Lessons about HR in an organization design, system design and line managers are enormous within organizations. The lesson about the human resource an organization is that the organization design that they employ in their work leads to the organization planning. Through planning, they can be able to convert their analysis in to data, which aids in the recognition of the human resource requirements in line with the changes that ought to be implemented to better the working of the organization. According to Frenkel, Sanders, & Bednall (2009), planning is what determines the structure, relationship and the roles which prove contingent in the present and in future. Human resource has to be involved in organization design because it is all about people and they work they do. In case of consulting people from outside there is the need to ensure that the line and the human resource are involved in order to make the implement the proposals smoothly.


Sanders, K., & Frenklen, S. 2011. HR-line management relations: characteristics and effects. The International Journal of Human Resource Management, Vol. 22, No. 8, 1611–1617

Frenkel, S., Sanders, K., & Bednall, T. 2009. ‘How Do Employees Perceptions of Management and HR-Line Relations Affect Employee Attitudes to Work,’ paper presented at International HRM conference, Amsterdam

Boxall, P., and Purcell, J. 2008. Strategy and Human Resource Management (2nd ed.), Basingstoke: Palgrave Macmillan

Gong, Y., Law, K.S., Chang, S., and Xin, K.R. 2009, ‘Human Resource Management and Firm Performance: The Differential Role of Managerial Affective and Continuance Commitment,’ Journal of Applied Psychology, 94, 263–275

Bjo¨rkman, I., Ehrnrooth, M., Smale, A., and John, S. 2011, ‘The Determinants of Line Management Internalisation of HRM Practices in MNC Subsidiaries,’ International Journal of Human Resource Management, 22, 8, 1654–1671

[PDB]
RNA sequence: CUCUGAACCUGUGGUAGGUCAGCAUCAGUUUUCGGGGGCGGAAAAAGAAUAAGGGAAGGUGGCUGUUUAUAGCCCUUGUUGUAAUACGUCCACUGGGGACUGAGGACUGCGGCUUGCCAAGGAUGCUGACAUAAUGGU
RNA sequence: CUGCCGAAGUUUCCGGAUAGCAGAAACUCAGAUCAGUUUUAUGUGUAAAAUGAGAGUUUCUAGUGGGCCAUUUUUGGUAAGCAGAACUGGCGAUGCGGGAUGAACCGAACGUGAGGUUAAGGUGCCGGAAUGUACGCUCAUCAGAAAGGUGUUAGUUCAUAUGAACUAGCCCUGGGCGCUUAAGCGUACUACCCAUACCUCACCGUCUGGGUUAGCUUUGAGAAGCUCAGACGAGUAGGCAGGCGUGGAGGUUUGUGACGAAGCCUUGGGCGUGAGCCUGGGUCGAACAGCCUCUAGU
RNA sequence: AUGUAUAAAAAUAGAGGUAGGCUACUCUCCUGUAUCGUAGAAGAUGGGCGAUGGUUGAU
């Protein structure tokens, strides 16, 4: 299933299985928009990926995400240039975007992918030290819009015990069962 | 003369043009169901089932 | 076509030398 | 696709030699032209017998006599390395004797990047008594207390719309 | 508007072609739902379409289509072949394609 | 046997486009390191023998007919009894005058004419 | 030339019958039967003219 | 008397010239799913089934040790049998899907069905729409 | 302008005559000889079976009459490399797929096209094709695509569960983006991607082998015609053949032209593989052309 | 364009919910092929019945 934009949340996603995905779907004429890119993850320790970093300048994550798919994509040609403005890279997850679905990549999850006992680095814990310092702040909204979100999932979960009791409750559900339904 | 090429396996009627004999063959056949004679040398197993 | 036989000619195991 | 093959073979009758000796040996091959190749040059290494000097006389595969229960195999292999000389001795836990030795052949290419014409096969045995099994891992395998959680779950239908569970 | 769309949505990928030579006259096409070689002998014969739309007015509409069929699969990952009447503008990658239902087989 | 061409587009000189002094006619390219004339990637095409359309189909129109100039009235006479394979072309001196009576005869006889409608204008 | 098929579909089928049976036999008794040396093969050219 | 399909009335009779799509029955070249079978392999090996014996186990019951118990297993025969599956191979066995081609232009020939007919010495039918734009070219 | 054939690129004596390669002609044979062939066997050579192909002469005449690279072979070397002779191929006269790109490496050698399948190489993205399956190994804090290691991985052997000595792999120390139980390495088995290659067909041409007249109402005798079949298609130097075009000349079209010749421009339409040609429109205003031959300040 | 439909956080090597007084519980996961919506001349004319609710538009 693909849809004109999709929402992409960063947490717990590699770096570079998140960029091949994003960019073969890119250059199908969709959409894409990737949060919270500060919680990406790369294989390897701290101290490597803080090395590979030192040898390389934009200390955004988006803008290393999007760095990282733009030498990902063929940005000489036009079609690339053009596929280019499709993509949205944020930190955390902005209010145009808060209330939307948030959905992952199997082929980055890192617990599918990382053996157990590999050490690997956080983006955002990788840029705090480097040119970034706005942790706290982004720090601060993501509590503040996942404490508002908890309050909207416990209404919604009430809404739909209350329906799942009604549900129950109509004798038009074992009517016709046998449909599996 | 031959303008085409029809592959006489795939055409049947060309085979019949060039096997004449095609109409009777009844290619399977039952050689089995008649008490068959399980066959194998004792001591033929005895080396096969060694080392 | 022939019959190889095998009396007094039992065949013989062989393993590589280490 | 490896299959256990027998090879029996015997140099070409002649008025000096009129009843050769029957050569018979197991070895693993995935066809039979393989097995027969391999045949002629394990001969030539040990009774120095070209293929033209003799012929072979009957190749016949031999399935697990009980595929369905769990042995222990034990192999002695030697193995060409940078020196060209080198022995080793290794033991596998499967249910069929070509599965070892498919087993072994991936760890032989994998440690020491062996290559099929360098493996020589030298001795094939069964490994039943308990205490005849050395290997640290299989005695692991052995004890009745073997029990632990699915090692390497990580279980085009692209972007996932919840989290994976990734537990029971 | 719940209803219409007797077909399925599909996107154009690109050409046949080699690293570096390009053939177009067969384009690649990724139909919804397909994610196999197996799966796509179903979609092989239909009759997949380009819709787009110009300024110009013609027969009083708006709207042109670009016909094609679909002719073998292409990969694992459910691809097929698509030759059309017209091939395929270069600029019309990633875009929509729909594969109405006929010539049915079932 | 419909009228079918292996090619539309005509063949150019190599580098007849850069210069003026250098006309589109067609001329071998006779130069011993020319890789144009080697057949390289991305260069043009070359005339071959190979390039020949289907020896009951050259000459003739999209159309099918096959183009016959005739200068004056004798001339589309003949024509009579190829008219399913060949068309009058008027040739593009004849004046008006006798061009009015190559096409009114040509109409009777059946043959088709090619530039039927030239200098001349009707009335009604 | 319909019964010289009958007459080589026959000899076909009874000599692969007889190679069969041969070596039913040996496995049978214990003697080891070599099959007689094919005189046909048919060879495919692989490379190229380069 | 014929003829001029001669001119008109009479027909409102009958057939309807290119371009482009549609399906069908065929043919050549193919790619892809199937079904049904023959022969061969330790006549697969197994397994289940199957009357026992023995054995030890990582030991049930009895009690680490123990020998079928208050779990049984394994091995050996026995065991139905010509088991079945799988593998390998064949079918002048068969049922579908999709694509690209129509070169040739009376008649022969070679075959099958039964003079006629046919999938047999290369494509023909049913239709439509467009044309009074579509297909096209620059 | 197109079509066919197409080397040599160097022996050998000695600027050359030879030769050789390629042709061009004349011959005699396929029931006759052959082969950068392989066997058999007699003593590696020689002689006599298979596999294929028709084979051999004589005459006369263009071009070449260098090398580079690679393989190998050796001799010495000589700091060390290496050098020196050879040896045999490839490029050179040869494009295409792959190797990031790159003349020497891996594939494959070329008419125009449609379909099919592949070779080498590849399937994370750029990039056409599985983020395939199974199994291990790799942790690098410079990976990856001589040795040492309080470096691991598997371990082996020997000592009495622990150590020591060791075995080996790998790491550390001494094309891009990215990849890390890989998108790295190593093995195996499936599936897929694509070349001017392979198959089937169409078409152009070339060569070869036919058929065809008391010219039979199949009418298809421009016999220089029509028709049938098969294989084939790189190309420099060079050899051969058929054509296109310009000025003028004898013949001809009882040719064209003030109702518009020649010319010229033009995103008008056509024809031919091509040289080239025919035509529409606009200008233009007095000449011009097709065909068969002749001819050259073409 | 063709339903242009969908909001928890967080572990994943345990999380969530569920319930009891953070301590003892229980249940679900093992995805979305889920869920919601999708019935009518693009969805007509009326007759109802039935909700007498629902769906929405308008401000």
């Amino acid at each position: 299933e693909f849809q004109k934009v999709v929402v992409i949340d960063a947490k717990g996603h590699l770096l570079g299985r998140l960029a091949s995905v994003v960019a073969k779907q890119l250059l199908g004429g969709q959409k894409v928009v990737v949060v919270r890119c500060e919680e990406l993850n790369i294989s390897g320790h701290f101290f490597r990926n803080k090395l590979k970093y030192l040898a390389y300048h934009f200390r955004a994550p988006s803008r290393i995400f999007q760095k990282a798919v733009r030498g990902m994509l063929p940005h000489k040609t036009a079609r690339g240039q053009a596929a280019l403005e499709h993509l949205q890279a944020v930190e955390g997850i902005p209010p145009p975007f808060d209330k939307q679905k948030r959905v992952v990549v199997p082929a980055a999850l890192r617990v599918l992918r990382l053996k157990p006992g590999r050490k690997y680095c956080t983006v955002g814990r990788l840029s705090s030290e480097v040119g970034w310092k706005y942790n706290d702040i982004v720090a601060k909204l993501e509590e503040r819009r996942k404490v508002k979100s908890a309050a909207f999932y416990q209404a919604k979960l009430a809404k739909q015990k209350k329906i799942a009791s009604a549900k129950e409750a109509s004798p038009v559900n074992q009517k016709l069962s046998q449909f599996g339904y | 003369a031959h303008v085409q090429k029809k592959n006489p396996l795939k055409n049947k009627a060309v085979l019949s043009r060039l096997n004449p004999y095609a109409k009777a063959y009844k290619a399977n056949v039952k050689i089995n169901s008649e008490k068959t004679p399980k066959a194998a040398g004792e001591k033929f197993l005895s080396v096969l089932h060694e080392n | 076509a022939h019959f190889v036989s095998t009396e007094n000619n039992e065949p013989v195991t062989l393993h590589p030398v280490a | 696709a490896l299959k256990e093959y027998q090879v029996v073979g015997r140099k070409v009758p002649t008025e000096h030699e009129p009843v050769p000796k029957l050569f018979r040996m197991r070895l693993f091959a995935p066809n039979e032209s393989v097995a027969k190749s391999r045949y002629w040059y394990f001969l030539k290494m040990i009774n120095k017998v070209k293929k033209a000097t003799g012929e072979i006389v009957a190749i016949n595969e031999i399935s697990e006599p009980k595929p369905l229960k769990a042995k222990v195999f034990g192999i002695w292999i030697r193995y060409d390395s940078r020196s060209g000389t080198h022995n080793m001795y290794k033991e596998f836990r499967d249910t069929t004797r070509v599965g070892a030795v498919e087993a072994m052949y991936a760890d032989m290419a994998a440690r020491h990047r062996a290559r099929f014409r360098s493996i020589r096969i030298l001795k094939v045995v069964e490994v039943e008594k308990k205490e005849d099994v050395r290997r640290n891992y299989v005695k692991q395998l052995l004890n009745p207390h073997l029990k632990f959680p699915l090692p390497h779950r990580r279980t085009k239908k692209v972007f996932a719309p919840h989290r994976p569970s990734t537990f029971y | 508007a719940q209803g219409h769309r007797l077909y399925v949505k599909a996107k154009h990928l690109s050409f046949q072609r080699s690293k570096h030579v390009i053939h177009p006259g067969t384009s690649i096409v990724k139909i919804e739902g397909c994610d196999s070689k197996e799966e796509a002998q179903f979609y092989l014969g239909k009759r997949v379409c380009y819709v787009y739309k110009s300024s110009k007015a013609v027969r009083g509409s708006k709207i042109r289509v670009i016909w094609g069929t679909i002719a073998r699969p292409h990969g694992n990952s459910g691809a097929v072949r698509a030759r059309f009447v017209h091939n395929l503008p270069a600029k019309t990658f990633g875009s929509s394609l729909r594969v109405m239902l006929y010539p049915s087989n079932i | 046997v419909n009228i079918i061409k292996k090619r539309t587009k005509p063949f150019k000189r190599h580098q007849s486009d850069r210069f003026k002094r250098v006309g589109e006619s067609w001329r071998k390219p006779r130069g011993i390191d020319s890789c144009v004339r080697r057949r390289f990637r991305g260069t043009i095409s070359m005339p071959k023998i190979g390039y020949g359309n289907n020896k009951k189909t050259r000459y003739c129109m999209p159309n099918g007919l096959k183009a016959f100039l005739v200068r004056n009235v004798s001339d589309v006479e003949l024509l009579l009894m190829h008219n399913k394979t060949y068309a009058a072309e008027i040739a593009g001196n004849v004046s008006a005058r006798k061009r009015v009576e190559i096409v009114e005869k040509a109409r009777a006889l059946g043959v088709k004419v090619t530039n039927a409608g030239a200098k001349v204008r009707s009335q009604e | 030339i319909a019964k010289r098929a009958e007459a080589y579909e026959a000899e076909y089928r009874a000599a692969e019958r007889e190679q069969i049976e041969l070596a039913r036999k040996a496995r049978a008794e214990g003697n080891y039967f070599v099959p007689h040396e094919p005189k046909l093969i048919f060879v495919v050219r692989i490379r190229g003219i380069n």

Gilbert, C., De Winne, S., and Sels, L. 2011, ‘The Influence of Line Managers and HR Department on Employees’ Affective Commitment,’ International Journal of Human Resource Management, 22, 8, 1618–1637

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Ethical Principles in Wal-Mart Employment practices

Ethical Principles in Wal-Mart Employment practices
Ethical Principles in Wal-Mart Employment practices

Ethical Principles in Wal-Mart Employment practices

Order Instructions:

you must using 3 of 5 reading materials, i give .

and you must write 2 argument and 1 counter argument.
1 – Fiduciary Principle
•Is concerned with money and finances
•Each officer has a legal fiduciary duty to act in the best interests of the stakeholders and other employees within the firm.
•An implied fiduciary duty for every employee to act in a way that generates positive benefits for the firm.
•Examples: conflicts of interest, good faith efforts for carrying out responsibilities. Prudence with the company’s resources, loyalty.

2 – Property Principle
•Based on the belief that every employee should respect property as well as the rights of the owners of the property.
•Expected that the employee should be a good steward to the resource that he/she has access to. •Examples: theft, misappropriation of funds, wasting resources, misappropriation of intellectual property

3 – Reliability Principle
•Based on the belief that it is the employee’s responsibility to honor the commitments he or she has made to the firm.
•Examples: breaching a promise or contract, not fulfilling a promised action, ensuring that suppliers and other business partners are paid in a timely manner

4 – Transparency Principle
•Based on the belief that every employee should conduct business in a truthful and open manner.
•Assumes that employees will not make decisions based on a personal agenda.
•Examples: keep accurate and current records of business obligations, fraudulent and deceptive actions of the employee, financial information is presented in a truthful and accurate way

5 – Dignity Principle
•Based on the belief that each employee needs to respect the dignity of all individuals.
•Encourages the enhancement of human development not only within the company and the marketplace, but also in the society at large.